Second, you seem pretty unclear as to how these bills implement health care.  They start by increasing taxes w/o an iota of care being provided.  So, the Republicans have until about 2013 to pound on the increased taxes and no benefits at all.There will be a lot of mileage available for attacking increased taxes and an increasing deficit.   It is easy to see a 2012 campaign that hinges on repealing any health care bill that is passed and replace it with a different one.  You seem awfully content to assume, once passed, the health care bill is inexorable.  That seems a lot like whistling past the graveyard.

      • Rick, Scott isn’t whistling, he’s hired the U of M marching band to play happy tunes as he runs by the graveyard with blinders on.

  • “We’re not here just to self-perpetuate our service in Congress.”
    Oh yea granny, that’s exactly why you’re there.  That and to keep the porko pipeline open to your favored constituents.

  • McQThere are few “courageous” politicians when it comes to jeopardizing their careers.

    Reminds me of “Yes, Minister” / “Yes, Prime Minister”: any time Humphrey wants to dissuade Hacker from a policy, he tells him (in a voice dripping with phony admiration) that it is “courageous”.  This is usually enough to persuade Hacker to drop the idea then and there!  As Humphrey put it, “Controversial only means this will lose you votes, courageous means this will lose you the election.”

    At any rate, it’s going to come down to some key questions for the average dem:

    1.  Do I have a prayer of keeping my seat whether or not I buck Pelosi?

    2.  If I do what she wants and lose my seat as I result, will the party machine take care of me?

    3.  If I’m going to lose my seat anyway, why shouldn’t I get even with my teabagging constituents by doing what they DON’T want me to do?

  • “If they pass health care reform they can do that and minimize mid-term loses.”
    If they do it they’ll maximize their losses, all to the good if you’re a Republican.    With your ‘base’ comments(that seems to be your magic formula mantra now “that’s how you win mid-term elections”), since the only base that wants this turkey is the left of left center base you must also believe that Imeme was elected only because blacks went out and voted in large numbers.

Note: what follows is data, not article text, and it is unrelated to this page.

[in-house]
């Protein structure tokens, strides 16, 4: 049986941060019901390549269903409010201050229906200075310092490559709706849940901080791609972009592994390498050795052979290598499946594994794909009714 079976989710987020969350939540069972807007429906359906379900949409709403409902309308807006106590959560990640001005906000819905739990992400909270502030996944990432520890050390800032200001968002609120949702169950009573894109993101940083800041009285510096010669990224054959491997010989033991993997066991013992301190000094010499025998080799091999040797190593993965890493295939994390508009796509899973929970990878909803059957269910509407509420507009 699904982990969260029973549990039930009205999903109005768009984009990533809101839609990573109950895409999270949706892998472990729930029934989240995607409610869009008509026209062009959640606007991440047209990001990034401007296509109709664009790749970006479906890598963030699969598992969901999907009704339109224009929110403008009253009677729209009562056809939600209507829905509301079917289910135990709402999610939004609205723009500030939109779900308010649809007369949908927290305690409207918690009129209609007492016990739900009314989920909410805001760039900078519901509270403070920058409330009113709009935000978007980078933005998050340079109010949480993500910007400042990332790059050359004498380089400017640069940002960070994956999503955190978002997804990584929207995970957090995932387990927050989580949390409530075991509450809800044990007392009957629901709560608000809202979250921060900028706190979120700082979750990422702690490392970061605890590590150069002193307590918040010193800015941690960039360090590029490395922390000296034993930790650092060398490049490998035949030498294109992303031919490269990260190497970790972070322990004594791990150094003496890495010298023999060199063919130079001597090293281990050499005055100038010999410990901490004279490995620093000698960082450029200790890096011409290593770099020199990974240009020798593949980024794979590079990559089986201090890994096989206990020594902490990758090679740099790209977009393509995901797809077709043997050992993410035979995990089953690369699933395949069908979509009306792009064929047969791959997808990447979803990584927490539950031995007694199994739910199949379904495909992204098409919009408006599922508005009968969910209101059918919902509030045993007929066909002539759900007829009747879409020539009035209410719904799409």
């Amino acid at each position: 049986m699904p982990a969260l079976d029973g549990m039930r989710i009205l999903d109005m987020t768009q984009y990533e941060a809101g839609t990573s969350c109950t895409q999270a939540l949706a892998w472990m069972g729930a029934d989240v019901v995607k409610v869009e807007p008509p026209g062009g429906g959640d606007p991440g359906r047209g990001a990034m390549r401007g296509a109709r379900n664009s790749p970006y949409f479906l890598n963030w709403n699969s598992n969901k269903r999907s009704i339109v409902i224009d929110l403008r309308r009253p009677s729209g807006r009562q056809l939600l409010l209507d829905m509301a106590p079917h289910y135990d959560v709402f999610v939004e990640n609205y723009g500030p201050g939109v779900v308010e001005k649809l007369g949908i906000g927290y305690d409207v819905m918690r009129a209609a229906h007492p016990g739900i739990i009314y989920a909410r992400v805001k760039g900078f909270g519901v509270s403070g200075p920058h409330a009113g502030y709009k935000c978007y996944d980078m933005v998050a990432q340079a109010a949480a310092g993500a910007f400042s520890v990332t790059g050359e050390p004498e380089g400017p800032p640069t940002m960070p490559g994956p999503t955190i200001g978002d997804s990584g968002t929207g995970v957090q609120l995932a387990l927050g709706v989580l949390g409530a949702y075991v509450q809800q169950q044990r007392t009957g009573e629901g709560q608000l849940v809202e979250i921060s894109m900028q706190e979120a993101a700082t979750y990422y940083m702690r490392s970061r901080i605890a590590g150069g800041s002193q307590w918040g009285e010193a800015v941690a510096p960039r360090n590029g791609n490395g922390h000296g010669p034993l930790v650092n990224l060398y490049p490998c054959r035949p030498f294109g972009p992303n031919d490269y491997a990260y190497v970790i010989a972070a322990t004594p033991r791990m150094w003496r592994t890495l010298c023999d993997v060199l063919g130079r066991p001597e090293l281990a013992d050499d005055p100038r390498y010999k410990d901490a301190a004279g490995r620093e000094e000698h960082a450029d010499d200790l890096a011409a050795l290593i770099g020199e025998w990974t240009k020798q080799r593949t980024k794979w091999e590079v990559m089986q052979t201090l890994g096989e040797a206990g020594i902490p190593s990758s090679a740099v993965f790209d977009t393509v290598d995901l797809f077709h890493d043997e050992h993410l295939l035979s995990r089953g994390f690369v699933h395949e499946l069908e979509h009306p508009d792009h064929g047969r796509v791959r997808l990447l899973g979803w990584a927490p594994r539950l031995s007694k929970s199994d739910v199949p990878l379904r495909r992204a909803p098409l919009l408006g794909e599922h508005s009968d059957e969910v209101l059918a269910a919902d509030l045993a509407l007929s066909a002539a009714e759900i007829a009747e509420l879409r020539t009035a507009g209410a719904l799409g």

This is not going to be a normal mid-term election where a few people wander in and vote party line, though you may not see it from your table in the lofty faculty lounge, the country is pissed and I expect it’s going to be very pissed by April if gas prices continue to climb.

  • Ms. Pelosi said. “They know that this will take courage. It took courage to pass Social Security. It took courage to pass Medicare. And many of the same forces that were at work decades ago are at work again against this bill.”

    Two of the biggest entitlement programs in our history(and in no small part the reason we are here today) took courage? Give me cowardice.

  • I find it amazing that the stupid old hag is using Medicare and Social Security as examples. Does she even realize that both of those are broke and are bankrupting the nation?
     
    Yeah, way to go, give us more of what already is a monumental failure.

    • Bankrupting us, yes. But their intentions were good. Who cares about $47 trillion in liabilities? Certainly not Nancy, since she wants to add some more.